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  HCFA v. GAO: Yes, We Are. No, You're Not.

By Stephen Barr
Washington Post Staff Writer
Monday, April 26, 1999; Page A17

The Health Care Financing Administration, which oversees the Medicare program, and the General Accounting Office still hold differing opinions on the year 2000 computer risks facing the agency.

Nearly two months ago, GAO, the congressional watchdog agency, described HCFA's Y2K progress as "considerably overstated." HCFA officials responded that the problems outlined by GAO were minor and reiterated their confidence that Medicare will make timely payments to hospitals and doctors in January 2000.

But GAO, in a briefing last week to the Senate Special Committee on Aging, suggested that Medicare remains at risk because critical computer systems face significant software changes and likely will need more rigorous testing. Sen. Charles E. Grassley (R-Iowa), the committee's chairman, said HCFA has made significant progress on Y2K but "faces a tight schedule for bringing Medicare systems up to speed. The agency is behind on the extensive testing that is necessary for determining Year 2000 readiness."

HCFA Administrator Nancy-Ann Min DeParle, however, said less than 1 percent of Medicare software would be changed over the next few months. She acknowledged that HCFA got a late start on Y2K but said, "We are doing much better than most people would have a right to expect on a plan jammed into 18 months."

GAO told Senate staffers that upgrades and changes to reflect legislative mandates will be made through June to the HCFA central file, which authorizes Medicare claims payments. The central file serves as a key system for the 75 claims processing systems operated by contractors across the country.

Those software changes raise questions about whether HCFA has enough time left in the year to retest the systems and get them certified as Y2K compliant, GAO told Senate staffers. GAO also raised concerns about whether testing of the Medicare systems could be more rigorous. In some tests, GAO indicated, HCFA knew the percentage of code that had been checked but did not know which program functions were covered by the tests. HCFA has asked contractors to provide lists so that the agency can track which functions have been tested.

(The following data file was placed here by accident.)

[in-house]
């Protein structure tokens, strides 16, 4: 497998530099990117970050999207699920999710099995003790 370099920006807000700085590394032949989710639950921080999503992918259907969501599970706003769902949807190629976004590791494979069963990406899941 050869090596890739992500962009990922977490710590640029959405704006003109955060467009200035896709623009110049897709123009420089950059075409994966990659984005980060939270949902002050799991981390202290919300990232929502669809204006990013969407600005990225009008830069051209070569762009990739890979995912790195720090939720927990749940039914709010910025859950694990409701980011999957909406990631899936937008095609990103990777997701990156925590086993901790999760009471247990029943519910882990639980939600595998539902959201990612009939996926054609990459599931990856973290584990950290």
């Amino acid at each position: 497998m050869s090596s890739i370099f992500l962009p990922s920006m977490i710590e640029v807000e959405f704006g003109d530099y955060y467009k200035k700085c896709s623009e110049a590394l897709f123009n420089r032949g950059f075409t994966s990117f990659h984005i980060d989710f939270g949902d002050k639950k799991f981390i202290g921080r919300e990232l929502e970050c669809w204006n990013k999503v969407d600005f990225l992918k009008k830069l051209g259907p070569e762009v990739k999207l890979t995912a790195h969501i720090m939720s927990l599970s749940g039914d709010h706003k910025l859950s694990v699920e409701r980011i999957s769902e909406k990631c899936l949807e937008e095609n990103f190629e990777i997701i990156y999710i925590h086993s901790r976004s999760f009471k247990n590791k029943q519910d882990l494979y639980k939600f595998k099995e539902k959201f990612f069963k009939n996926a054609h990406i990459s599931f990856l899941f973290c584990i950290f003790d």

DeParle, however, said, "We are doing very rigorous testing, and GAO says it is not enough, and I want to get to the bottom of that."

The Bug and the Green Grocer

Mark Yarsike, owner of a produce market in the Detroit suburbs, describes himself as "the first person in the world to ever file a Y2K suit."

He's also symbolic of how Capitol Hill likes to stage hearings, mixing in victims, small business owners and experts--pro and con--alongside representatives of the powerful interests that frequently have high stakes riding on the outcome of congressional decisions. Yarsike has told his story four times on the Hill as Congress debates legislation that would shield companies from class action lawsuits and liability claims in the event of Y2K computer failures.

His parents, he testified, came from Poland and set up a small store with a $500 cash register. When he opened his market, Yarsike said, he spent $100,000 for a computer system that could be used as a cash register and to track inventory.

But on opening day in August 1995, a credit card with a 2000 expiration date caused his registers to crash. "We could not process a single credit card or take cash or checks. We could not make one sale. People began drifting out, leaving full carts of groceries behind," he said. He called the company that sold him the computer system and technicians made more than 200 visits but could not keep the registers running. Yarsike junked the system and purchased a new one.

He also hired a lawyer and went to court, recouping some of his financial losses.

Yarsike's near-financial disaster turned him into a crusader against House and Senate bills to limit Y2K liability. Congress, Yarsike said, is trying to pass "a law on something that they shouldn't step into."

Fill 'er Up, but Not All at Once

Homeowners should fill their heating oil tanks for the winter in case Y2K problems disrupt oil supplies, Robert Kripowicz, deputy assistant secretary for fossil energy at the Department of Energy, told the Senate's Year 2000 committee, Reuters reported.

But apparently, not all homeowners should do this at once. Rear Adm. George Naccara said the public should not hoard petroleum products or fill tanks a day or two before New Year's Day, because that could disrupt energy supplies.

"We understand that that act alone, repeated nationwide, could lead to shortages," he said.

© Copyright 1999 The Washington Post Company

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